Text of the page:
“Following Brexit, business as usual is not an option,” EU President Donald Tusk declared ahead of the recent Bratislava summit but it seems that until Brexit happens, business as usual is indeed an option in the budgetary field.
Certainly, the most tangible consequences of Britain’s departure will be felt on the Member States’ contributions to, and payments from, the common budget. As Commission Vice-President Kristalina Georgieva said, “in these difficult times a focused and effective EU budget is not a luxury but a necessity”. Its proposal for 2017 increases commitments from €155bn to €157.7bn while reducing payments by €9bn “due to the slow take-up of the cohesion programmes for 2014-2020”. By focusing on what it determines to be “the two main policy priorities for Europe” – supporting the economy’s recovery and addressing security and humanitarian challenges – Berlaymont makes clear that “the UK remains a member of the EU with all rights and obligations” and “the results of the UK referendum have no impact on Draft EU Budget 2017”.
But while the EU and the UK are making statements about the anticipated divorce, another question arises: what will Brussels do to fill a potential budget hole? Trade is the most obvious channel through which Brexit could hit the rest of the Union, with manufacturing and air transport being the sectors more vulnerable to a possible demand shock. In services, most of the remaining countries are running deficits with the UK, mainly in the financial sector.
To minimize losses, the EU may focus its negotiation strategy on the spheres where it is running a surplus and free trade for all goods. Moreover, limiting Britain’s access to the internal market in financial services can eventually benefit some Member States, particularly those considered for potential relocation of firms currently based in the UK. Some may even try to take in direct investments from non-EU countries that would have chosen Britain if it had meant an entrance point to the single market.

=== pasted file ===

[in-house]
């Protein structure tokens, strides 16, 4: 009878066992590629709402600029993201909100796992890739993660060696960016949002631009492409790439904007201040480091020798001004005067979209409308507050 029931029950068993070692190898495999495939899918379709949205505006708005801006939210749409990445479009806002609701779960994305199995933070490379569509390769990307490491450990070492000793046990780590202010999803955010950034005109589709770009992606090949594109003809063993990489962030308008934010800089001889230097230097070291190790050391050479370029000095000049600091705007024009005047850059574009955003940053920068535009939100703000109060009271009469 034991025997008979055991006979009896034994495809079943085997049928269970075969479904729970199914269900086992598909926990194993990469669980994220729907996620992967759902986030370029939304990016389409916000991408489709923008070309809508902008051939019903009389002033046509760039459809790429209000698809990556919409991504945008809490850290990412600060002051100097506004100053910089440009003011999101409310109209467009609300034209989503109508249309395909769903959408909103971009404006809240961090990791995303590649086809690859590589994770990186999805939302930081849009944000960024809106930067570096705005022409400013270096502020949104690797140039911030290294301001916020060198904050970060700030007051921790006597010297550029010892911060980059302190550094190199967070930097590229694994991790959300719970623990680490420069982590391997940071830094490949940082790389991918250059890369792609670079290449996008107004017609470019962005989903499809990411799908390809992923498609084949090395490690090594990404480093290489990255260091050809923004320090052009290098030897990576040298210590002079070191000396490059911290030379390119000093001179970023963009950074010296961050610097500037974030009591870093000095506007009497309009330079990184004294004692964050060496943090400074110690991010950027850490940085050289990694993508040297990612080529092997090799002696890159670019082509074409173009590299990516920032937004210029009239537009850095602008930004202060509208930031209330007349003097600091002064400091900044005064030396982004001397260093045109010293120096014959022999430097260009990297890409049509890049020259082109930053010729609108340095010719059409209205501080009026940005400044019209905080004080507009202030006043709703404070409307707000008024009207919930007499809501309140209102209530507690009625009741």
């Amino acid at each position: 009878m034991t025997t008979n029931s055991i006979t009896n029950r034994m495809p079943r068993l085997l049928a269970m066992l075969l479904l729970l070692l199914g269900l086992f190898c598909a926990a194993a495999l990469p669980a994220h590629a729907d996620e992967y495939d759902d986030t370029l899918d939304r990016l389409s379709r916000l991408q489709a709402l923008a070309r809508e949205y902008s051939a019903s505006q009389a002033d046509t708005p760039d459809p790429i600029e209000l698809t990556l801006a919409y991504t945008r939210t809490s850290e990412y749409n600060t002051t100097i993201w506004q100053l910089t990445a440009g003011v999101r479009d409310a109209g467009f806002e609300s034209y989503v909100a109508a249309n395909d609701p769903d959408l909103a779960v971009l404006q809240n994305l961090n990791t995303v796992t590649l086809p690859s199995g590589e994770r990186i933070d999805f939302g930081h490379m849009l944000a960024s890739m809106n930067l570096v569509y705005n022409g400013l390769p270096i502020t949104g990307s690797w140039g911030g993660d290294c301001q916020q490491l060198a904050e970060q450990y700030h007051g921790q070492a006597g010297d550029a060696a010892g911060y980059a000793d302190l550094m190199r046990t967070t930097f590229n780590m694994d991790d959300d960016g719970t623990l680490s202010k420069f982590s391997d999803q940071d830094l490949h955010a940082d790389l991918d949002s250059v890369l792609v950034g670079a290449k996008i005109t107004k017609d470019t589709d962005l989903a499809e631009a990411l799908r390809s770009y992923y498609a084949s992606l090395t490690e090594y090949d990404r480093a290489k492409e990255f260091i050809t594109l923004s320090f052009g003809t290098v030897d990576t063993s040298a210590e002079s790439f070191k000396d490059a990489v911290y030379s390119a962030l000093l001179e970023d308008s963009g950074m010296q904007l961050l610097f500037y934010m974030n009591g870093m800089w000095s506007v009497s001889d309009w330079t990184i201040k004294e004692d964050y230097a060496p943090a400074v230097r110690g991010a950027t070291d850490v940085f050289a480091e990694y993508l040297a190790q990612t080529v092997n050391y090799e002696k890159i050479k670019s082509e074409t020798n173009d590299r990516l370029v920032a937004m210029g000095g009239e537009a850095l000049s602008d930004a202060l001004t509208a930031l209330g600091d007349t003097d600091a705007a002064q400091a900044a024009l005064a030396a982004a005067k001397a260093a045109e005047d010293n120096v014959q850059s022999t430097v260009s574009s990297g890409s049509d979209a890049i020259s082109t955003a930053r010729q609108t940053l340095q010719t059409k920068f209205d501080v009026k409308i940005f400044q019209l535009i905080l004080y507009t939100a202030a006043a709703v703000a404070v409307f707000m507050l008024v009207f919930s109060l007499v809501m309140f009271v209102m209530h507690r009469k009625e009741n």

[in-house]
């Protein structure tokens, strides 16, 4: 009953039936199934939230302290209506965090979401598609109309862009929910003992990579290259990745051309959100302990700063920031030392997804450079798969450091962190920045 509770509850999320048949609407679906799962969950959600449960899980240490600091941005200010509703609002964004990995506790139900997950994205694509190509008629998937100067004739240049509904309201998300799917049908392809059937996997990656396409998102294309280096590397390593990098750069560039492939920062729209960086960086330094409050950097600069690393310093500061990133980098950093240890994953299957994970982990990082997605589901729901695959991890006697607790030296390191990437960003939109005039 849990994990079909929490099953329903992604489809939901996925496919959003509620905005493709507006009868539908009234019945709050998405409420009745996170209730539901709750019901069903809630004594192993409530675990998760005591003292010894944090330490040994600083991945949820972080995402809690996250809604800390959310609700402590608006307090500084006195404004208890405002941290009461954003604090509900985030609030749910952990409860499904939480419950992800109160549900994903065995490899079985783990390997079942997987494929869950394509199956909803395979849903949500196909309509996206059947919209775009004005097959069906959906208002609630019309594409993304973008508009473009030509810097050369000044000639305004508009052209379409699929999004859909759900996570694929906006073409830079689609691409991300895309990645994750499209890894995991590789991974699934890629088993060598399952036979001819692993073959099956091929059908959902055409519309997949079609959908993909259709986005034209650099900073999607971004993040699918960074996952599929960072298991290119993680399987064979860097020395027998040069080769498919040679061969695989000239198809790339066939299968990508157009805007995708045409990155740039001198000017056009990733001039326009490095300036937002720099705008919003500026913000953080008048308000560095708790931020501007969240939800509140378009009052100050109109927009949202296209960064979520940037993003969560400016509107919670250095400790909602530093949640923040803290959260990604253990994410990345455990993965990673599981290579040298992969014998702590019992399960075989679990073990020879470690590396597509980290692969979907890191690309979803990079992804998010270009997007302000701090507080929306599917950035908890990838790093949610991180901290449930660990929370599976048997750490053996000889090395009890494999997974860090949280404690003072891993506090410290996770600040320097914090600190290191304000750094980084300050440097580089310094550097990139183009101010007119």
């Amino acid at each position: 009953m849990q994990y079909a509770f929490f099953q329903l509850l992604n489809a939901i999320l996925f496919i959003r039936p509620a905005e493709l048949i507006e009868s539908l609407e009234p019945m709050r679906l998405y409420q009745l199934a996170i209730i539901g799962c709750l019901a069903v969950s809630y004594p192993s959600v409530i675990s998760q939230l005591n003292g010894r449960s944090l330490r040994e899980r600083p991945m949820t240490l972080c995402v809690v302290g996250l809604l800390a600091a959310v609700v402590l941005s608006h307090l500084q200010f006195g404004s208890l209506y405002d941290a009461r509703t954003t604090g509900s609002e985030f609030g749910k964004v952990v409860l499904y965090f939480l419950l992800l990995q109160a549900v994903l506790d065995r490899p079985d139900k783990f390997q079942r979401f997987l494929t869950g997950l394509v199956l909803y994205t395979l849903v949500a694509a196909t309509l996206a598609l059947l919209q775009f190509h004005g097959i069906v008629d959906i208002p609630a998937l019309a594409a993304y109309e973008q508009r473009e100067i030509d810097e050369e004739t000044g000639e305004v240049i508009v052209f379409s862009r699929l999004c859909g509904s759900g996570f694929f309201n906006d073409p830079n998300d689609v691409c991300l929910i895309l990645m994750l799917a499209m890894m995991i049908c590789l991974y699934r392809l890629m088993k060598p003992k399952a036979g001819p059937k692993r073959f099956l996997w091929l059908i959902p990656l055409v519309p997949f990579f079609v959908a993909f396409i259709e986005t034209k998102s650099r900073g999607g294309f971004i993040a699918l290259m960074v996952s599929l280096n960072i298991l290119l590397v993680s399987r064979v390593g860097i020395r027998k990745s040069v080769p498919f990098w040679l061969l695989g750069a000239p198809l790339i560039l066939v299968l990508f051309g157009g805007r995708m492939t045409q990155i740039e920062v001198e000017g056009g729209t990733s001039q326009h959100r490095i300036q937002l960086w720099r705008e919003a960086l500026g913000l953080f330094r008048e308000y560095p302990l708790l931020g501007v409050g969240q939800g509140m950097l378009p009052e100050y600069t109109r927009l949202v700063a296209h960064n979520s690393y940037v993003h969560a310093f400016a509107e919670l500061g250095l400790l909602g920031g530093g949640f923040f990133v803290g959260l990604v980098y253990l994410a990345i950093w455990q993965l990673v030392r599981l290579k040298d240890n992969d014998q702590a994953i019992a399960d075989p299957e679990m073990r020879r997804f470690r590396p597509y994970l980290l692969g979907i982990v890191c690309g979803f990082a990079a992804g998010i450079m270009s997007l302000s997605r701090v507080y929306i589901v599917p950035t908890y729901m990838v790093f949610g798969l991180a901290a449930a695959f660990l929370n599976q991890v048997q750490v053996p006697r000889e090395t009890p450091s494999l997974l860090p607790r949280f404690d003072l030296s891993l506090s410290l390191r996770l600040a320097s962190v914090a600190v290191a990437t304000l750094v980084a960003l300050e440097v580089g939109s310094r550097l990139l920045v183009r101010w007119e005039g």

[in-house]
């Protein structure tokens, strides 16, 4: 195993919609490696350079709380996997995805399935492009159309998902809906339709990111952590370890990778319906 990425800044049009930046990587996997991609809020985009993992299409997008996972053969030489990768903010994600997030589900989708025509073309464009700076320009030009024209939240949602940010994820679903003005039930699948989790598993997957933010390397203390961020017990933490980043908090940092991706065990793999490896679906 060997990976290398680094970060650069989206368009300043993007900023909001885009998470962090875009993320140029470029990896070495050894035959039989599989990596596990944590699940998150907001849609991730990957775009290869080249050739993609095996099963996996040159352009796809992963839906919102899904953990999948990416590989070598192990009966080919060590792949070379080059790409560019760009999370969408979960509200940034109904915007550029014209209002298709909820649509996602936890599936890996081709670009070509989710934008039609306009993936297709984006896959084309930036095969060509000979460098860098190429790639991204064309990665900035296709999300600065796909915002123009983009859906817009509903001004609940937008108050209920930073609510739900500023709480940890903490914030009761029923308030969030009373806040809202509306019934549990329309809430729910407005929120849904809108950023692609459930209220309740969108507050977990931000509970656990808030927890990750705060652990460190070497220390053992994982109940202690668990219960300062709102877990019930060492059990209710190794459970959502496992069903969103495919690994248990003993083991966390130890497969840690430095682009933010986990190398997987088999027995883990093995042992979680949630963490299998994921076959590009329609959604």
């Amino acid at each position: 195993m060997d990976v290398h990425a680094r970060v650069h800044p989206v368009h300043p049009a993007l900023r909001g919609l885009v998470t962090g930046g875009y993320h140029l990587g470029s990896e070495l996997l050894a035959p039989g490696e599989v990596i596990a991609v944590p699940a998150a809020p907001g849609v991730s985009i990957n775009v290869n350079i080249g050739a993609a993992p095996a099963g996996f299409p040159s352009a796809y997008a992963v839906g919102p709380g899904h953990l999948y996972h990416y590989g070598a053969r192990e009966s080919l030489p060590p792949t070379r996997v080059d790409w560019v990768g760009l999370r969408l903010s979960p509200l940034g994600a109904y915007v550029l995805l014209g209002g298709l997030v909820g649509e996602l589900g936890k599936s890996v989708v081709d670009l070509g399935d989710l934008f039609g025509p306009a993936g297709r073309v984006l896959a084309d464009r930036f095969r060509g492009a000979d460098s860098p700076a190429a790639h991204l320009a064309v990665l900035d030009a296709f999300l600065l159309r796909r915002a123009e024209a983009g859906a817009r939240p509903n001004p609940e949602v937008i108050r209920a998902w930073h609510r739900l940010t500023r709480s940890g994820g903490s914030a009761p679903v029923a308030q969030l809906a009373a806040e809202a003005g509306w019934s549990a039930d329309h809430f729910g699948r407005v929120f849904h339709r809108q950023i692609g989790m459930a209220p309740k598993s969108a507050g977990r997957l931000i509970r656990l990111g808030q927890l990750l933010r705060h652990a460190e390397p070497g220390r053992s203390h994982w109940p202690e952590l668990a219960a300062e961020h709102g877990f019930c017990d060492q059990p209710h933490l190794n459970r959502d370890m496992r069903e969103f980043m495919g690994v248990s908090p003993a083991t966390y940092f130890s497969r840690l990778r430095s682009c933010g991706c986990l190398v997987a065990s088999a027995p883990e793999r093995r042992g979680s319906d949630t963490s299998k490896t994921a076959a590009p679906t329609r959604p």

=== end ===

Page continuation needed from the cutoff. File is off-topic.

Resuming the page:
Besides, without British advocacy of free trade, the influence of more interventionist European countries can become greater, resulting in a slowdown on initiatives such as the Capital Markets Union. Negotiations for the 2020-2026 budgetary framework will also be difficult given that the cake might become smaller. Assuming no change in overall EU expenditure, there will be a need to ascertain how the remaining 27 would compensate the loss. Under the principle of solidarity, net contributors would agree to give a little more while net recipients would agree to receive a little less. But given the rise of Euroscepticism within the payers, it remains unclear whether they would agree to make additional contributions. Another solution would be to expand the sources of revenue that go directly into the common budget, such as sugar and customs duties and a share of VAT revenues.
If, as President Jean-Claude Juncker claimed, ‘out is out’ and the negotiations do not lead to a special relationship, Britain will leave the single market and tariffs will be imposed on the products exported to the EU. But the revenue side will remain rather similar in both pre-Brexit and post-Brexit scenarios. It will only change the way in which the UK contributes to the EU budget, shifting from government transfers to tariffs on exports. On the other hand, if the UK manages to keep a premium access card to the internal market, the budgetary impact will be manageable, as it will have to negotiate some contributions to the club. The UK may want to keep contributing to some selected EU policies, such as Horizon 2020, of which it is indeed a leading beneficiary.